When tragedy strikes, or more appropriately, a heinous crime against humanity is committed, as happened last week at a movie theater in Aurora, Colorado, it is a time for utmost sensitivity and prayer for the community and those who are mourning the loss of loved ones in a senseless, violent attack. At our small church in the country two and a quarter hours east of Aurora, I personally led prayers for the victims’ families last Sunday, and for the shooter—that God would change his heart. This is a time when people can tend to question the basic fabric of the universe. Does anything make sense when these things can happen? The world as most of us live and experience every day seems to be shattered. We no longer feel safe. If we can’t rest easy at a movie, where can we? So it may be natural to pose the question: “Where was God in all this?” This question was asked today by the people at the CNN belief blog, and as a local church theologian I tweeted appropriately in response, “In short, God was in complete control, exercising His will. I intend to write a blog post for a more detailed explanation.” As one might imagine, my single tweet reposted by the CNN Belief Blog drew no shortage of negative responses from Christians and non-Christians alike.
Well, I promised a fuller response, so here it is:
- The only direct response to the question, “where was God in this?” from a consistent Christian point of view is that God was in complete control exercising His will.
It is abundantly clear from the Holy Scriptures of both the Old and New Testaments that God is in absolute control of everything that happens in His universe. We read:
Amos 3:6b shall there be evil in a city, and the LORD hath not done it?
Daniel 4:35 And all the inhabitants of the earth are reputed as nothing: and he doeth according to his will in the army of heaven, and among the inhabitants of the earth: and none can stay his hand, or say unto him, What doest thou?
Therefore, when asked the question whether the massacre was according to God’s sovereign will, the Christian must answer, “yes!” He is not permitted to deny it any more than he may deny that God exists.
- This does not reduce or mitigate the guilt of the alleged perpetrator.
Providence is not precept. It is basic to an understanding of Scripture that God’s prescriptive will (what He commands and approves by His character) must be distinguished from His sovereign will, by which He secretly directs all of creation including everything that happens here, for His own ultimate purposes. God clearly condemns murder, requiring the death penalty and eternal suffering in hell for unrepentant murderers. (Genesis 9:5, Revelation 21:8) If the reports of what transpired are accurate, and the killer does not receive the death penalty, it will be an egregious injustice. But even the death penalty pales in comparison to what punishment will be meted out by God for murderers forever, (those who never repent of their sin and trust in the Savior.) Although God was in sovereign control of the events on that night, He retains every right to judge and punish the perpetrator for his wicked sin against God when he killed fellow humans created after His image. In the Bible, God frequently uses evil men to do evil things for His own good purpose, and then later punishes them for their evil actions. Just ask Pharaoh and Nebuchadnezzar!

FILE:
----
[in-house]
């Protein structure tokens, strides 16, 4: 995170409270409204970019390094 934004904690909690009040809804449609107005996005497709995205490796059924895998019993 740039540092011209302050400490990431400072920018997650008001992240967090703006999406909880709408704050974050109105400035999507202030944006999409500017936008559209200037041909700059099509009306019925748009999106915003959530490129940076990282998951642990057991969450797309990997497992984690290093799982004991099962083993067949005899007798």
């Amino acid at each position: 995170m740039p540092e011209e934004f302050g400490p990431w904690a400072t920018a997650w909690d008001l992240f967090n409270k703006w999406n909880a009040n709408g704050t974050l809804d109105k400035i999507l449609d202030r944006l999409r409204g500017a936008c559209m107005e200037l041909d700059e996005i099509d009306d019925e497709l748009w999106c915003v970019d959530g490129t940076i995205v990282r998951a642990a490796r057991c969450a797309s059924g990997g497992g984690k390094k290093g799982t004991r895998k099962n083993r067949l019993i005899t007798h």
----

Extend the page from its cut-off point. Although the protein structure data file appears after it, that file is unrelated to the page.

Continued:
And although God is gracious, loving and merciful, He is also Sovereign. What God commands for human beings to follow is not identical to what He does by His hidden providence. There is no injustice in this. He is God and He made us. He has a right to do with His creation as He pleases. (Romans 9:14-24) Now naturally, this biblical teaching of who God is will not sit well with the Me-ology of those folks who would like to construct a therapeutic deity they can call on when they need him, but who doesn’t control much, (like a genie in a bottle they put back on the shelf when done.) But that topic will have to await another day.
- God turns evil actions of wicked men, like this murderous massacre, for a good purpose.
Christians believe that God is working all things for a good purpose. Life in this sinful world is messy, and often painful. There are terrible tragedies that just happen and we can’t explain them. Like a beautiful woven rug viewed from the bottom, all the strands (including many painful ones) of human life appear crisscrossed and confused. But God sees the whole picture, on the other side, where a beautifully intricate and breathtakingly splendid rug can be fully admired. On this side of heaven, it takes faith to believe that God is working everything out for good, because we can’t see how all the pain and tragedy in this valley of tears that we call life on earth could possibly work for good. But we believe it just the same. The God who predetermined the sale of Joseph the patriarch into slavery by his brothers to preserve the whole family of Israel, and the crucifixion of the Lord of Glory to save many sinners, is also working out the shootings in Aurora for a good purpose, unbeknownst to us at this point in time.
- The surviving victims and the families and friends of all victims are in need of empathy and support in this difficult time.
Although many well-meaning people will tell the victims and family members that this shooting was not God’s will, and they have the best of intentions, they are merely adding salt to the wound in reality. A world which is ruled by chaos, where only the decisions of independent actors hold sway, and God is not actually in control, is a much scarier place to live in than one in which a good God works evil actions for ultimate good. This must be expressed carefully and tenderly to those who have been touched by tragic events. But ultimately, the truth that God is in control working everything for good is a much more comforting thought than the false idea that God was helpless to stop it.